The Dark Herald Recommends: Prey

The Dark Herald Recommends: Prey

Well, it isn’t the worst Predator movie.

I have to give it that.

I had to wait a little bit before doing this write-up.  The reason for the delay was figuring out where this one falls in the franchise’s best of all time lineup.  It genuinely does give Predator II a run for its money, and surpasses it in quite a few places but at the end of the day, I have to award this movie third place.

I was honestly expecting it to be so much worse than it was.  The advertising on this flick strongly indicated it was taking the Woke to 11.  It turned out the Woke was only a 7.  Which is about the lowest you are going to get from any modern Disney production.

The fundamental challenge of any Predator story is that if you are doing it right, then you are telling the same story over and over again. This doesn’t have to mean that it is automatically a bad story because a story succeeds or fails in the style of its telling.  There are plenty of books and movies that you are willing to sit through again and again, right?

The fact is that the Predator franchise’s biggest failures have come from the times when it has deviated from its basic plot. The Predator (2018) is easily the lowest of the franchise’s low points. 

Predator has also had lower visibility successes that followed the formula to the letter.  Larry Correia’s short story; Three Sparks is a personal favorite.  Three Sparks takes place in Japan around 1200 AD and is Recommended with Enthusiasm.

There have also been some decent fan films like Predator: Dark Ages or take note of this one. Predator: Warrior.  Which was totally ripped off (to include warpaint) to make Prey.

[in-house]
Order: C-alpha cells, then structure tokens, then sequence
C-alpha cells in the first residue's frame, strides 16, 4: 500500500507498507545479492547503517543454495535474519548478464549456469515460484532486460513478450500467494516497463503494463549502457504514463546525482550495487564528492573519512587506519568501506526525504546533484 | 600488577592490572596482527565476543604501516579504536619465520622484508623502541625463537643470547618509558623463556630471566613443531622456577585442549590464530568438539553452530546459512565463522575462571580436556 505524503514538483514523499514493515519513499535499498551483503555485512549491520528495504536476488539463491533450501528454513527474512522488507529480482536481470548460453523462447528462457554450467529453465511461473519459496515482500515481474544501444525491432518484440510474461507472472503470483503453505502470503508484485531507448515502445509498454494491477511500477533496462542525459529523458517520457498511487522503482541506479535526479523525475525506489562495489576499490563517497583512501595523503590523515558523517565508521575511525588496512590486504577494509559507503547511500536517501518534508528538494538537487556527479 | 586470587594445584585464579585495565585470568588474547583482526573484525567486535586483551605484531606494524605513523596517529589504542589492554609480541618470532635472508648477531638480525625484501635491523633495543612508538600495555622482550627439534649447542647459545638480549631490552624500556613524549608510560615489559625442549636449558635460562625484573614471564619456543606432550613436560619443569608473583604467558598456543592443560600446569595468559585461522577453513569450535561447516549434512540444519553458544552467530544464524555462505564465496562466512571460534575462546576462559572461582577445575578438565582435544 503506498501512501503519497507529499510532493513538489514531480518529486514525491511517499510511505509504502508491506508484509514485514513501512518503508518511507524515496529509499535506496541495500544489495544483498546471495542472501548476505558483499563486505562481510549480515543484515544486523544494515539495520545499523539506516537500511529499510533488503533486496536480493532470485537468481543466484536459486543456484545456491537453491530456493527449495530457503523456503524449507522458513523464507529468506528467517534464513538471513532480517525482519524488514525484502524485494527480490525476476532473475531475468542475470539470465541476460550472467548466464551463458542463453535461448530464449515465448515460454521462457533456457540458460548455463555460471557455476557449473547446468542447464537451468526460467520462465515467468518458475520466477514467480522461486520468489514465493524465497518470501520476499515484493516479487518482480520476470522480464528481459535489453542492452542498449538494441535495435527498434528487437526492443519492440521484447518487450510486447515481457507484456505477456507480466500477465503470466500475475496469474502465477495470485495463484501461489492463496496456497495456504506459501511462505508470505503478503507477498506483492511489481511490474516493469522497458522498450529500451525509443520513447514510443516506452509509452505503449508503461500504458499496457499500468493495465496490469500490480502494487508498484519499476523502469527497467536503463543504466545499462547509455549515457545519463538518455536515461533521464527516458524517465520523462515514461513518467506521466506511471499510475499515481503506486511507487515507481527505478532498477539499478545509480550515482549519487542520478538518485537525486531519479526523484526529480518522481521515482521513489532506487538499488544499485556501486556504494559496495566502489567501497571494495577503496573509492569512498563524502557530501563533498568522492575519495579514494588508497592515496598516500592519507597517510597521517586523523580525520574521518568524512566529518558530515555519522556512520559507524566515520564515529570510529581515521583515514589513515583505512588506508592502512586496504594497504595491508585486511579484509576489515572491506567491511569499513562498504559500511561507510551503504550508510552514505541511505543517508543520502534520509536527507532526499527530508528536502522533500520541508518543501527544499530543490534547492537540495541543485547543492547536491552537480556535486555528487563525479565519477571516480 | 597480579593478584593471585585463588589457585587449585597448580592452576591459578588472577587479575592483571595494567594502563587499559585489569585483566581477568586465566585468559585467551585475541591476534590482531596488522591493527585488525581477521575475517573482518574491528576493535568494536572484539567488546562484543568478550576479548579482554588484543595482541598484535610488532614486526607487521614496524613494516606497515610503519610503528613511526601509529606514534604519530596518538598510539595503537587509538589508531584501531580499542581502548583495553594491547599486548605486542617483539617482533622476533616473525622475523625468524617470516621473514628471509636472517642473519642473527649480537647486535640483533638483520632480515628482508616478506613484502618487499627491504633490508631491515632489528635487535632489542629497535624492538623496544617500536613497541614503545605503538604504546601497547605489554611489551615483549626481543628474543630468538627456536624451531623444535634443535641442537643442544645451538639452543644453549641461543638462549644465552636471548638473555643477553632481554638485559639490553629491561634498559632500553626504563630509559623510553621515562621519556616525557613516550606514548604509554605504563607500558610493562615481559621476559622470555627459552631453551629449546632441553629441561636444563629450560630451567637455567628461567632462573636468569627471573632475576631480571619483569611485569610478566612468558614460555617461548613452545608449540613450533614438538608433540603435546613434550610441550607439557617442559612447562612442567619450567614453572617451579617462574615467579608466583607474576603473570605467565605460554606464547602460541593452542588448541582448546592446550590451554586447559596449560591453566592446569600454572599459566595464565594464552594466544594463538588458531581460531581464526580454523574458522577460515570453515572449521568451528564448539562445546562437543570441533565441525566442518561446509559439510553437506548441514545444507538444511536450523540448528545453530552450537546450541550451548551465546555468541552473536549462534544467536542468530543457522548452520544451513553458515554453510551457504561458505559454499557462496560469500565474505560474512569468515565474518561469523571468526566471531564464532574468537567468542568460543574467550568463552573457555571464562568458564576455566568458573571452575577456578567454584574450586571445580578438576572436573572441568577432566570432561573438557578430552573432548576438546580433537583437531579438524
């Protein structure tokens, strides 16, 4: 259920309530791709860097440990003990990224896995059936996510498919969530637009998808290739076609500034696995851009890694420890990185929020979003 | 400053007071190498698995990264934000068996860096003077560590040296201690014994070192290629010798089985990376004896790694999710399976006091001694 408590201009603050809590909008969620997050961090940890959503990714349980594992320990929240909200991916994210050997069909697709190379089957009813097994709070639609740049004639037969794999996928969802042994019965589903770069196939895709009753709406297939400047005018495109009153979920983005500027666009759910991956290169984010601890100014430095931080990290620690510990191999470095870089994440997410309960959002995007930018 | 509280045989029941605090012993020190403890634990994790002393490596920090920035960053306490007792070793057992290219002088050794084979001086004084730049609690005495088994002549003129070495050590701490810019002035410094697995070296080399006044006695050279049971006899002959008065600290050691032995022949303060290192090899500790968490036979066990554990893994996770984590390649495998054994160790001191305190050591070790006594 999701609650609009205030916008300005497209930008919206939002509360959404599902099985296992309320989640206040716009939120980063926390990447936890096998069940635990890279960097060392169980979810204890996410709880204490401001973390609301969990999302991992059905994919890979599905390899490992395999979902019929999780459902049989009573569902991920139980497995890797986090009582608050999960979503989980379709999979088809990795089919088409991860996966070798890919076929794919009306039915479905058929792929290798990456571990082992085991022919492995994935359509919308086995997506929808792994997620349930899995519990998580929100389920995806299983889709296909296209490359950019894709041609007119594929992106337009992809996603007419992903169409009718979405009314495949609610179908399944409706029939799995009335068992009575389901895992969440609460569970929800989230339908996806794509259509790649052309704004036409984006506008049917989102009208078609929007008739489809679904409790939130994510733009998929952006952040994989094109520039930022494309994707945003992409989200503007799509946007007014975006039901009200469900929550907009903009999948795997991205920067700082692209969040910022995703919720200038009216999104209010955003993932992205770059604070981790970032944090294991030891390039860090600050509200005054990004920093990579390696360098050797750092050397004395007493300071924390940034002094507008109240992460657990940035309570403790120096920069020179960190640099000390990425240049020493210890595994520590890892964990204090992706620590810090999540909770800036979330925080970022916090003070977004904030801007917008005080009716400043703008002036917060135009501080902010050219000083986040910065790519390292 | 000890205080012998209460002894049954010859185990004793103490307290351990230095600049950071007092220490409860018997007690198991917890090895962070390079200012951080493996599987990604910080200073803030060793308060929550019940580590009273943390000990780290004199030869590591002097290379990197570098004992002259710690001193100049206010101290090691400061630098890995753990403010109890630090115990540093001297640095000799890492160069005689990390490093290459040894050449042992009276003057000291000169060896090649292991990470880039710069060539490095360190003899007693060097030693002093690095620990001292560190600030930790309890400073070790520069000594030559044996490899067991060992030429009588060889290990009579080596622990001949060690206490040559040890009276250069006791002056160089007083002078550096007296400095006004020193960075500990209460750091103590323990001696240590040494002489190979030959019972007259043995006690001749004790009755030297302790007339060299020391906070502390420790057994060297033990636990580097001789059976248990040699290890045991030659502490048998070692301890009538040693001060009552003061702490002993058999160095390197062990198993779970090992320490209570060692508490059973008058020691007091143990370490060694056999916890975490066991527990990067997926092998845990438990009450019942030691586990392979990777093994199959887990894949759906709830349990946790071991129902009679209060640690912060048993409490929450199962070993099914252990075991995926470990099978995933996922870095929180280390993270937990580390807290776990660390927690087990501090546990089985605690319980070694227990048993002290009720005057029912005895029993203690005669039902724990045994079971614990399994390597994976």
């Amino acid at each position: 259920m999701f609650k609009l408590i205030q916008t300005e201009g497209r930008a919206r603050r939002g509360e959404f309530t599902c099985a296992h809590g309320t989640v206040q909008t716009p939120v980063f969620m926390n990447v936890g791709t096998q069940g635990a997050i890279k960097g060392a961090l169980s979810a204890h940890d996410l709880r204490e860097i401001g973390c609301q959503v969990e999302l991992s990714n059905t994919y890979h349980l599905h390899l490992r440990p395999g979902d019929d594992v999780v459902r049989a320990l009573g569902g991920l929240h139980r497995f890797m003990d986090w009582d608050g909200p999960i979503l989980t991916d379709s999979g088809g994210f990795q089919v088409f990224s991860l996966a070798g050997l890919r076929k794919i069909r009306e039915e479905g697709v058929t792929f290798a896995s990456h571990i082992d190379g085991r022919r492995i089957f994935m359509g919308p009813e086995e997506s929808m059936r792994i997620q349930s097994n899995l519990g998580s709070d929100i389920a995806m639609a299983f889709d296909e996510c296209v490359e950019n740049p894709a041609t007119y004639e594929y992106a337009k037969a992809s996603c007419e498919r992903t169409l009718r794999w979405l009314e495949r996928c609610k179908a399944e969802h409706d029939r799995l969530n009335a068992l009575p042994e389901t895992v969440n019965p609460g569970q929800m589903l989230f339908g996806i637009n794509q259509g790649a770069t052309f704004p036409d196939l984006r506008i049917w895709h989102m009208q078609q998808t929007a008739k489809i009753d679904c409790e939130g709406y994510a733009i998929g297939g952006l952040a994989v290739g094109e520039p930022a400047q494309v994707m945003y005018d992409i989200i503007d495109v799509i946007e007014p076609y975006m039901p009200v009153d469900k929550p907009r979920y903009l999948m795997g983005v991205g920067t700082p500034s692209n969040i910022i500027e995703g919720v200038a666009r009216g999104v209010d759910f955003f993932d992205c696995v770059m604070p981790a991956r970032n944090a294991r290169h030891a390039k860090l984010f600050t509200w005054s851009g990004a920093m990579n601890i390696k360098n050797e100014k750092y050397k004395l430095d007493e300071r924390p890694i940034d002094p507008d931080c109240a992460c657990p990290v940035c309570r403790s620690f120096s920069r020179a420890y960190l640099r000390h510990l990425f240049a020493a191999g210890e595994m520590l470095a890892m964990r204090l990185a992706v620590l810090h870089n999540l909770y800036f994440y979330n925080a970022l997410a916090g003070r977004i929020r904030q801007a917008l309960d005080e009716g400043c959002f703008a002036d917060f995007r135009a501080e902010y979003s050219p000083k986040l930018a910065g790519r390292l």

Confession time, I wrote my own Predator story set in Africa with a Great White Hunter and Stalwart Native Guide back in the nineties. Truthfully it was a pastiche of Ghost and the Darkness, but it does tell you I love the franchise.

So anyway, does this movie succeed in the style of its telling? Pretty much.  

It did have a lot of things going for it.  The only advantage the Comanche girl (Naru) had (other than level seven impenetrability adamantium plot armor) is her knowledge of the land.  Naru also isn’t too much of a Mary Sue, the rules of the universe don’t rewrite themselves to make her look good. She screws up and it nearly gets her killed.  The first time she runs into the Predator she had just royally pissed off a bear.

The rules for the Predators as established in the first movie aren’t messed with. 

When the trappers put Naru and her brother in cages to be bait for the Predator, you know it won’t take the bait because that is against its established code.

Less acceptable was Naru losing her shit because the French were hunting bison. That was ridiculous for the 1600s. Bison wouldn’t be *scarce for a long ass time. 

Now on to the bad.

Naru was giving off the **pixie-ninja vibe.  She gets into a fight with a Commanche man and holds her own quite well and she kills a bunch of the trappers.

The evil white trappers were laughable stereotypes.  There was almost no effort put into them at all. French trappers were a fairly rough bunch but pointless sadism made them utterly ludicrous ethnic slurs.